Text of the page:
It was not the news music fans were expecting to wake up to on the first day of 2022. In fact, it seemed like a cruel internet prank to start the new year, before the official confirmation announced that beloved smooth jazz guitar great Nick Colionne had passed away. A career that began 28 years and 11 albums earlier was over. Just like that. Perhaps fitting and metaphorical, those three words make up the title of Colionne's 10 song posthumous release.
In the aftermath of the stunning and shocking news, in early '22, Colionne's longtime label, Trippin N Rhythm, announced that a new album had been in the vault and that singles and the full release would be forthcoming, kind of bittersweet music to the fans of venerable smooth musicians who absolutely adored both the music and player, with the love strongly reciprocated.
Just Like That features the song writing mastery of Chris 'Big Dog ' Davis and Michael Broening, both of whom have worked with the biggest names in smooth jazz and penned many big chart hits for said artist. However, two of the compositions on the album belong to Colionne himself. Just Like That has already yielded three chart impacting Colionne masterpieces, including the easy and more laid back “What You Do To Me”, the funky “Step To This”, where the flute work of Marcia Miget, and some horn backing inject a retro Philadelphia soul groove vibe that would impress even Leon Huff and Kenny Gamble. The title track itself lends a blues feel and is another example where Colionne lets his chords mimic a sassy scat, and some hammond organ and horn accompaniment bring home this fun-loving track.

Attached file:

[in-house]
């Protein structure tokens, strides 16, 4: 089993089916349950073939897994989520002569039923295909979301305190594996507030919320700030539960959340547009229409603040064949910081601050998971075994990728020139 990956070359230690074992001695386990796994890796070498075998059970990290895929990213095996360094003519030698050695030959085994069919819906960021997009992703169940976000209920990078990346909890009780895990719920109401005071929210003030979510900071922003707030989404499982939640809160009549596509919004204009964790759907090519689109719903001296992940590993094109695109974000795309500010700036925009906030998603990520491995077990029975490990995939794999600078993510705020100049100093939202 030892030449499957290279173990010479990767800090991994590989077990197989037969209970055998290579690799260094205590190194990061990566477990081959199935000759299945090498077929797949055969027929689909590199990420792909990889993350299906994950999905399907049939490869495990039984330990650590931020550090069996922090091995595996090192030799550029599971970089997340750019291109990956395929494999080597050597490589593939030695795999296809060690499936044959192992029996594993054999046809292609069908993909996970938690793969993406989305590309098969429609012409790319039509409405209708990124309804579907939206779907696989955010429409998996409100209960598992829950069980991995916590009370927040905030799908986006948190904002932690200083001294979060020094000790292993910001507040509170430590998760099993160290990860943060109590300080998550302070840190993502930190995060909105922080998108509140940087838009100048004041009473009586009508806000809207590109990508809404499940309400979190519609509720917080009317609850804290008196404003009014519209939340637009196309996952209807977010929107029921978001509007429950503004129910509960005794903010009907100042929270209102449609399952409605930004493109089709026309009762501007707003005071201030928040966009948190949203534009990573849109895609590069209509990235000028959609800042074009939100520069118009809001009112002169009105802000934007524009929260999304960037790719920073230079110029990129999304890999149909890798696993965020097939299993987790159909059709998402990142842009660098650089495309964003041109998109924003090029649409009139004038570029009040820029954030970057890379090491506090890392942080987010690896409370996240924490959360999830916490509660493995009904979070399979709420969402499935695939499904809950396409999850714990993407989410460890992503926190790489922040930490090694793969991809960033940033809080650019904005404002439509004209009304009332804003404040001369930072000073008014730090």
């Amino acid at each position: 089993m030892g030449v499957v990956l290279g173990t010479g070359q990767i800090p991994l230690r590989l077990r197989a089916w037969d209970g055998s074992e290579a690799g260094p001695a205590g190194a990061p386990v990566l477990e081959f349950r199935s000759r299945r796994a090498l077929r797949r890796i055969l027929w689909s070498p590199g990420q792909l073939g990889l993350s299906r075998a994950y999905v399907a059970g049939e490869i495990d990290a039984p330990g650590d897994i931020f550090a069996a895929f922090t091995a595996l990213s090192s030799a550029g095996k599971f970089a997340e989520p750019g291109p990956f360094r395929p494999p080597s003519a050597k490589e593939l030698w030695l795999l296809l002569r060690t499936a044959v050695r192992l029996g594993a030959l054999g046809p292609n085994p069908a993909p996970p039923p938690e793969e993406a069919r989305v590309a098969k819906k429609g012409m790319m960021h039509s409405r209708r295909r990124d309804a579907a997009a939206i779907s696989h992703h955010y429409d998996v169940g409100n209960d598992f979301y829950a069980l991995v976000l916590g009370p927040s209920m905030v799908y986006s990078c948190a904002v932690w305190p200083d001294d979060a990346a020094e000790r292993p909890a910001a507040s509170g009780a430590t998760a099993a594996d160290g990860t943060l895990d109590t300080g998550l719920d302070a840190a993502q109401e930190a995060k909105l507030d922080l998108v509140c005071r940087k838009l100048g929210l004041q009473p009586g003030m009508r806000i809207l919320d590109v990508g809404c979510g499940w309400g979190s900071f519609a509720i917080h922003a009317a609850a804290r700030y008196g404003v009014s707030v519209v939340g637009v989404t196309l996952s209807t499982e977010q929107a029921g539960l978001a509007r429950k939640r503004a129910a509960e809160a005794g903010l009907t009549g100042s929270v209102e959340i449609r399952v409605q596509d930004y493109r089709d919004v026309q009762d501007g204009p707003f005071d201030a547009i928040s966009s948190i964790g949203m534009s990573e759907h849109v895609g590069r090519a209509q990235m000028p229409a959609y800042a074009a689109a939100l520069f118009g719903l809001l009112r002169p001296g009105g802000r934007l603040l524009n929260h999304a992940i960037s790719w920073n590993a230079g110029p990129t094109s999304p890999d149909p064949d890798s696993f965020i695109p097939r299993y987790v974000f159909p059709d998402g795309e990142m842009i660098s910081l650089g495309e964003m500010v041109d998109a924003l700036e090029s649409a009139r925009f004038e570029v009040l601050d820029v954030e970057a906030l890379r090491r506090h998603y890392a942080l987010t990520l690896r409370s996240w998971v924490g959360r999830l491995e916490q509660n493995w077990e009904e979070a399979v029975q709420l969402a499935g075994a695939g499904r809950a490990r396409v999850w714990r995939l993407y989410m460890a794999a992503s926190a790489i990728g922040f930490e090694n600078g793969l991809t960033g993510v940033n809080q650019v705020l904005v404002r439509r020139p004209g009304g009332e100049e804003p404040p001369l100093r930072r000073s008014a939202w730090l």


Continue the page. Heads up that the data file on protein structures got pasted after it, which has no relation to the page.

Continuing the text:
Colionne doesn't let us forget that he was as much an accomplished composer as a guitar player on the upbeat infectious “Kastle”, and the other self-written track, the album's final cut, “It's My Turn” provides shades of 80s' style funk/pop with yet another infectious guitar melody.
Just Like That reminds us of the enormous talent that Colionne was in the genre in which he became famous. Known as "Uncle Nick" to colleagues because of his seniority in the world of smooth jazz, and to fans for his gentle nature despite a booming baritone voice, a hulking physical presence, and a closet of the most colourful, stylish signature hats and pristine suits that earned him the title as the best dressed man in smooth jazz many years ago. I am personally honoured to have gotten to know him years ago during several of his Canadian performances and could not be more grateful for those opportunities to not only see him perform, but to meet the genuinely gracious person he will always be remembered as.
The album liner notes, obviously pre-written before his passing, thank a litany of people, with the final thank you dedicated to his former manager, Carol Ray, who predeceased Colionne by several years and whom he first met in 1992.
Just Like That is guaranteed to evoke many great memories for anyone who attended his electrifying concerts at huge outdoors festivals, aboard sea cruises, in charming historic theatres across the world, or for anyone who simply made a point of purchasing the music of the musician known and loved as 'Uncle Nick'.
Reviewed by Stu Berketo